Dr Saul Griffith. Source: saulgriffith.com
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  • A new report from energy think tank Rewiring Australia claims the key to slashing domestic carbon emissions is to “electrify everything”
  • The report claims a switch to electric vehicles and home heating systems could save Australians some $5000 per year by 2030
  • As such, the report calls on the Australian government to provide $12 billion in subsidies by 2025 to allow for the mass domestic electrification
  • Rewiring Australia says the subsequent savings would be “gigantic”, so the government support should be viewed as an investment rather than an expense
  • Along with the household savings, Rewiring Australia claims the domestic electrification could slash domestic carbon emissions by 33 per cent by 2030

A new report from energy think tank Rewiring Australia claims the key to slashing domestic carbon emissions is to “electrify everything”.

What’s more, the report claimed the mass electrification of household machines could save Australian homes some $5000 per year by 2030.

Rewiring Australia is the local arm of Rewiring America, a non-profit organisation recently founded by Australian-American engineer Dr Saul Griffith as part of the Biden administration’s electrification agenda to fight climate change.

According to the think tank’s research, electric vehicles and heating and cooling units will need to be the primary driver of the emissions reduction and subsequent household savings.

The move will require some $12 billion in subsidies from the Federal Government by 2025 but could slash domestic carbon emissions by 33 per cent by 2030.

“Castles and Cars”

The Rewiring Australia research found that Australia’s 10 million households were responsible for roughly 42 per cent of domestic emissions.

The majority of this comes from home energy and personal vehicle usage, which together account for over a third of domestic emissions.

As such, cars and heating systems are the core focus areas of the “electrify everything” mantra.

The report took aim at the Morrison government’s “technology, not taxes” approach to emissions reduction, which focuses primarily on developing new tech to replace existing fossil-fuel-heavy machines.

Contrarily, Rewiring Australia claimed the technology to hit net-zero emissions as a country not only already exists but is becoming increasingly affordable for the everyday Australian.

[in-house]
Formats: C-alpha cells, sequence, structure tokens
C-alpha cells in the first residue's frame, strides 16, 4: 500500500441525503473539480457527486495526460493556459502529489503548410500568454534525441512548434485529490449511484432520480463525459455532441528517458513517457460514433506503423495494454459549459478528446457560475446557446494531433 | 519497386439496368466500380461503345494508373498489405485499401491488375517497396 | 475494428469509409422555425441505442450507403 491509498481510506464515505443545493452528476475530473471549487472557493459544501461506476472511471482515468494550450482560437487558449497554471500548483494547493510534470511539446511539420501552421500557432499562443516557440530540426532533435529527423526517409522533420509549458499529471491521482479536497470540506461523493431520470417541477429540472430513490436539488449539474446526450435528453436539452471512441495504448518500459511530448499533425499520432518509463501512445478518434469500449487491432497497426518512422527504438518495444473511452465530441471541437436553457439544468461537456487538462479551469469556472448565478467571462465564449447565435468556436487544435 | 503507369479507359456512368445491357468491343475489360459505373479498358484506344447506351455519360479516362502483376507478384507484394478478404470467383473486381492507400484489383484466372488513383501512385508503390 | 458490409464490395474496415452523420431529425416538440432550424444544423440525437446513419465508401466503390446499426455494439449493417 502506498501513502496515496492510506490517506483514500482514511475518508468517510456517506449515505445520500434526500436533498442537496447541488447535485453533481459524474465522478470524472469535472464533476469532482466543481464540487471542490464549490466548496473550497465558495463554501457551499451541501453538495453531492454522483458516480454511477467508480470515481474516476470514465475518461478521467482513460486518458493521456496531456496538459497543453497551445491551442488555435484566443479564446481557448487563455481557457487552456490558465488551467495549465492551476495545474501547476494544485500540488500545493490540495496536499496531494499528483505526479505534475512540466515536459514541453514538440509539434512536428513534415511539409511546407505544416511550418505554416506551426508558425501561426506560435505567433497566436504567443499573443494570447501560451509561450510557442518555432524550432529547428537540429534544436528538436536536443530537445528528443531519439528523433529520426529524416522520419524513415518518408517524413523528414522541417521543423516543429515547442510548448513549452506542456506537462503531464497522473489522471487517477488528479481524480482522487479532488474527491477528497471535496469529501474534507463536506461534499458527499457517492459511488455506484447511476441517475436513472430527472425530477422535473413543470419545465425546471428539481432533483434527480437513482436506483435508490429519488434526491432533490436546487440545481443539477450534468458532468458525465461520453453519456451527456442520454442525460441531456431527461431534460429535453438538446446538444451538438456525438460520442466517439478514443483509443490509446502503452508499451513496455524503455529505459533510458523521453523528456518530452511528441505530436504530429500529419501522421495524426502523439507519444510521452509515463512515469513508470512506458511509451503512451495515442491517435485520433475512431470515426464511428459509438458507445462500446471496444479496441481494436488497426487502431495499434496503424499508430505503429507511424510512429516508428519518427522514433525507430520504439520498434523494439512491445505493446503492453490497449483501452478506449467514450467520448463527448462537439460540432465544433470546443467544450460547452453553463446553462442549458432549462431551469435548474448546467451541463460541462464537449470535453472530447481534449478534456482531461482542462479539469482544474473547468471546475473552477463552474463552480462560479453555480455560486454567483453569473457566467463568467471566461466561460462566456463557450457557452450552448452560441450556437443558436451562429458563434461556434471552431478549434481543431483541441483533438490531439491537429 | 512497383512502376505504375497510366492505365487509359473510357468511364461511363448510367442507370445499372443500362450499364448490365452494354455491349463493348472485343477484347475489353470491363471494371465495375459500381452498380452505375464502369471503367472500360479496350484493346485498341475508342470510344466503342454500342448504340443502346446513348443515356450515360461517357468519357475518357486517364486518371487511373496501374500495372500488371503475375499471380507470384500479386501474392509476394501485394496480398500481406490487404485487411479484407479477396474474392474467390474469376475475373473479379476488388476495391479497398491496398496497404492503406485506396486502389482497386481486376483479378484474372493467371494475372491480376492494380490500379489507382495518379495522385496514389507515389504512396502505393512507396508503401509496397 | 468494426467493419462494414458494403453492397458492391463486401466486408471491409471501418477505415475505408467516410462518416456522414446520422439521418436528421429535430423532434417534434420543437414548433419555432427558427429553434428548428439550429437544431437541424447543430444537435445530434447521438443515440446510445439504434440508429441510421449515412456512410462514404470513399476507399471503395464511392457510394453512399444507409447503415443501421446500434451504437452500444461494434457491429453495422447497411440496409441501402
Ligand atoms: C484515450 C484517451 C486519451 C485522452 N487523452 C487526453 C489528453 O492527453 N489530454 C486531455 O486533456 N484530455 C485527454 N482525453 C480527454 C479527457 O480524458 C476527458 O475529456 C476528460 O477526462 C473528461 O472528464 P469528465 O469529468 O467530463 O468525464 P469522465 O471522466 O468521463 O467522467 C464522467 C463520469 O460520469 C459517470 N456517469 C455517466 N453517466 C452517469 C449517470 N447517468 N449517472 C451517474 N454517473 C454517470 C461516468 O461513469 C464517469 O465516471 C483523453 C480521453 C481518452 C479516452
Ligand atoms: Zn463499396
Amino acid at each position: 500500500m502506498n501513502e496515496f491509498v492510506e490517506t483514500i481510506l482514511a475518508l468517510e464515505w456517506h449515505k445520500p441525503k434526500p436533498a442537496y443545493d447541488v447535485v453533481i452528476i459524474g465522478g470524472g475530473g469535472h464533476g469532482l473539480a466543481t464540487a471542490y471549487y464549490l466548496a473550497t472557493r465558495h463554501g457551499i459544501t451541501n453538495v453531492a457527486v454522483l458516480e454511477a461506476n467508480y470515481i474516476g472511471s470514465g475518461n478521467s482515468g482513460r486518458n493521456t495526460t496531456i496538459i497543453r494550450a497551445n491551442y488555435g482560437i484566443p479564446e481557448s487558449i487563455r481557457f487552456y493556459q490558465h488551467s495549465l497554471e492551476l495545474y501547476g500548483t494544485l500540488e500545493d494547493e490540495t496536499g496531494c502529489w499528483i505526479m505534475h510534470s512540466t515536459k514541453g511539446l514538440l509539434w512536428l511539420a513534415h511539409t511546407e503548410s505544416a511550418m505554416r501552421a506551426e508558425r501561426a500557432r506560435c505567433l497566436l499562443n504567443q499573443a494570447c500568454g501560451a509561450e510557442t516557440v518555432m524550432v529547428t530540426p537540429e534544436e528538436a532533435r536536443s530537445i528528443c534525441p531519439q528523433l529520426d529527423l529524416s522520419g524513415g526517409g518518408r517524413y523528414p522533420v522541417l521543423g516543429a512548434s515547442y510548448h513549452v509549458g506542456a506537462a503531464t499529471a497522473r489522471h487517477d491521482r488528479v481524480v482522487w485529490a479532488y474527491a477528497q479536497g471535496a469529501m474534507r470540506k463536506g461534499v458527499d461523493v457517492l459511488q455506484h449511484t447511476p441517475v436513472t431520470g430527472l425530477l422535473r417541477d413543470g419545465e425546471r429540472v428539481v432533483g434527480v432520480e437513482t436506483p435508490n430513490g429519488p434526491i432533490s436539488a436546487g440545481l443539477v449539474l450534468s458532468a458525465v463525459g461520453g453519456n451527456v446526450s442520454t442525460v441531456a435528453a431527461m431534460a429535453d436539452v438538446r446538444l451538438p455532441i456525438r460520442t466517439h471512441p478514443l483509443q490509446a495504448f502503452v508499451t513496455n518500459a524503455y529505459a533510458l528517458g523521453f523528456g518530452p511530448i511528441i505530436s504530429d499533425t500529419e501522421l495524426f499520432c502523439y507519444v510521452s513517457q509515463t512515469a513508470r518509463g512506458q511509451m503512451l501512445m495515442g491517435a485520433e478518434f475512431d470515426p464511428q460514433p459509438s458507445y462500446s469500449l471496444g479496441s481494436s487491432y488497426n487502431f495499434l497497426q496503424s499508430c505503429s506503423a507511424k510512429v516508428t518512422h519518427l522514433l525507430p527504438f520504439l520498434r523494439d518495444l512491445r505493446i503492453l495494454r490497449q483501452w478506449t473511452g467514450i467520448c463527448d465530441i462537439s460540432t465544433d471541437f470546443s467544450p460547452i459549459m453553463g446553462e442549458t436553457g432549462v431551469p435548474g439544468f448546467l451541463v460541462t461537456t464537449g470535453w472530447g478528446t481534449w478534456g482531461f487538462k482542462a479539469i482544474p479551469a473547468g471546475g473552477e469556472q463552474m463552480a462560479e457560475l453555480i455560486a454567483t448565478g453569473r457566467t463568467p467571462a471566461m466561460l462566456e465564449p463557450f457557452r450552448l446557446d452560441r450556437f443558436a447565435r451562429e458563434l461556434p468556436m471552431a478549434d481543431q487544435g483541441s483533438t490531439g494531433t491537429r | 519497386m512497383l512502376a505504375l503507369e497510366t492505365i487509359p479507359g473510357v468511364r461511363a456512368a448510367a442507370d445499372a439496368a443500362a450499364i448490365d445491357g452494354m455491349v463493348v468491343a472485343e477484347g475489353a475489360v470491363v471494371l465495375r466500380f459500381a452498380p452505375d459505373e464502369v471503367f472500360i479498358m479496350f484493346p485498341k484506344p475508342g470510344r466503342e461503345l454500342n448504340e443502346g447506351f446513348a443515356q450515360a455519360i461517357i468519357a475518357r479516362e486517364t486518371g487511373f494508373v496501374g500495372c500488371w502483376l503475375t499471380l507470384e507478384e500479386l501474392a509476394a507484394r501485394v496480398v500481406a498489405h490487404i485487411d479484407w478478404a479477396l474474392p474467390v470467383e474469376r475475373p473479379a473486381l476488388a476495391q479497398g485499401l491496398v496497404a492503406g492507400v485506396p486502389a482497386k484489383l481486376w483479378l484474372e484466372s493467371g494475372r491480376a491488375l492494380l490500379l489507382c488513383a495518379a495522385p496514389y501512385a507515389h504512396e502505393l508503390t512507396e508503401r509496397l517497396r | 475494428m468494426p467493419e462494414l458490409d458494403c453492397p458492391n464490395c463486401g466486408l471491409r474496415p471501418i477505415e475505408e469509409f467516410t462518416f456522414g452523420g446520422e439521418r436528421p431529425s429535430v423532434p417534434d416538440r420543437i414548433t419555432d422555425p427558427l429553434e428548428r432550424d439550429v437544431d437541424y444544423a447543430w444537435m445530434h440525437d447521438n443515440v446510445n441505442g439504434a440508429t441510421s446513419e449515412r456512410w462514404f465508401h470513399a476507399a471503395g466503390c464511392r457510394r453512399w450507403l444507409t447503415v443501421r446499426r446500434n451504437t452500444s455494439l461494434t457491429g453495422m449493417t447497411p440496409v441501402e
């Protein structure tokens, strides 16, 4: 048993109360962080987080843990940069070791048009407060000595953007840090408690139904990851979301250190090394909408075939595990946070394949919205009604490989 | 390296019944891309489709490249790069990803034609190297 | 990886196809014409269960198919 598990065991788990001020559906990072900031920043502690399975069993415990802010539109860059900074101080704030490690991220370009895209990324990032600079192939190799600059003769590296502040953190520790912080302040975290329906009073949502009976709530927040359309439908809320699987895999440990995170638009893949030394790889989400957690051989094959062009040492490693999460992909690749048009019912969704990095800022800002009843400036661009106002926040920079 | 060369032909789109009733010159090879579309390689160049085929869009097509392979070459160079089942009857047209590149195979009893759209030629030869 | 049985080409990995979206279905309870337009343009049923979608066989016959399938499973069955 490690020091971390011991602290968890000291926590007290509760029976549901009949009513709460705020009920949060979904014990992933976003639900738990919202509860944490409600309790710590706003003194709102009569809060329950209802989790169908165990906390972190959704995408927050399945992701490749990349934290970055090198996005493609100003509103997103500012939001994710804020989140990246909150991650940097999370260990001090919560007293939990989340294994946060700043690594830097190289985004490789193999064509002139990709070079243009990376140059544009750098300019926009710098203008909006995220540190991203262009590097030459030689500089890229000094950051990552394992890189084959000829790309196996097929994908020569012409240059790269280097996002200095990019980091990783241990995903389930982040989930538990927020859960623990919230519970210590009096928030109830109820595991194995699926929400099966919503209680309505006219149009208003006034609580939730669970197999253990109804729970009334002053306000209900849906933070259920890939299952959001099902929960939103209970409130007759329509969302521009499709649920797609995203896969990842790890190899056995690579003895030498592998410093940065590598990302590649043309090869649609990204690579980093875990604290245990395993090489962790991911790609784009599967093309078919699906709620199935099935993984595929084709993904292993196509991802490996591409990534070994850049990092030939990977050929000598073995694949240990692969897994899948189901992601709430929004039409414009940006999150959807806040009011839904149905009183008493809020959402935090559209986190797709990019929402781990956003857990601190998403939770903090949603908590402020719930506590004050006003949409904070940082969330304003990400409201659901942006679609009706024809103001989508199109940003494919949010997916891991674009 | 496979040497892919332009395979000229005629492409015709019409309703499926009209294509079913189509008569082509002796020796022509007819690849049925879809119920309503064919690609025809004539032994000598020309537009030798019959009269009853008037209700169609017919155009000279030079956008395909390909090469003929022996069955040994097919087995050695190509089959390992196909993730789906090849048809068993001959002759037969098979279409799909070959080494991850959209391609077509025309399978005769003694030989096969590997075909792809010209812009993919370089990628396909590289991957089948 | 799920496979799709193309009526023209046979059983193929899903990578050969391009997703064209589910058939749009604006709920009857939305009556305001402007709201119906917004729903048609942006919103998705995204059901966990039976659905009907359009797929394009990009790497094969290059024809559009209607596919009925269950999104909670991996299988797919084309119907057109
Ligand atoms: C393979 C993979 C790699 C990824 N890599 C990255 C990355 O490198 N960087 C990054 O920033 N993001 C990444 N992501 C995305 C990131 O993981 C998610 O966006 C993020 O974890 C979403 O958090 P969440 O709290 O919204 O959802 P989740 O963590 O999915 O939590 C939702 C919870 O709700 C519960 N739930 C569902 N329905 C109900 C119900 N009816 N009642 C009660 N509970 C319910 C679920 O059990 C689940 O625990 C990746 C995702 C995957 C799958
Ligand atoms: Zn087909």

“New technologies are not the answer,” the report said.

“We need to embrace solutions that are already on the table, which fortunately are sound and effective.”

Dr Griffith said no country in the world is in a better place to seize the opportunity for cheaper energy than Australia.

“Australians already lead the world in harvesting solar electricity. Now we have the technology available to use it,” Dr Griffith said.

“With modest public investment in our homes, cars, and communities, we can electrify everything without sacrificing our way of life.

“If we embrace this shift now, we can enjoy cheaper, cleaner, healthier energy, and win the global decarbonisation race.”

Modest investment, government support

A key deterrent for the switch to electric cars and a shift away from gas heat pumps and stovetops is the initial cost Australians need to front for the electric products.

As such, the Rewiring Australia report said while the savings brought about by electrification would ultimately outweigh the upfront costs of the switch, most households couldn’t afford the initial investment.

Source: Rewiring Australia

The answer, according to the think tank, is government subsidies to help fund this initial investment through to mid-2022.

“If we begin electrifying our homes with roughly 3 per cent in 2022, 15 per cent in 2024, and 40 per cent in 2026, the spending required to pay for the capital cost difference (or break-even point) is predicted to be around $12 billion in total,” the report said.

“For context, that’s just roughly ~9 per cent of what we are predicted to have spent on the COVID-19 response in the last two financial years, or roughly ~18 per cent of our defence spending in those two years.”

The report said even then, the savings brought about by the subsidies would be “gigantic”, meaning the government support should be viewed as an investment rather than an expense.

Source: Rewiring Australia

Rewiring Australia said the average cost per 100 km for a petrol-powered car is $12.14 at $1.42 per litre.

An electric vehicle charged on the current grid would cost $6.48 per 100 km, while an electric car charged with solar and battery power at home could cost as little as $4 per 100 km.

Similar savings are predicted for gas heating compared to electric heat pumps.

According to the think tank’s modelling, the $12 billion in government support could translate to $40 billion per year in savings by 2030.

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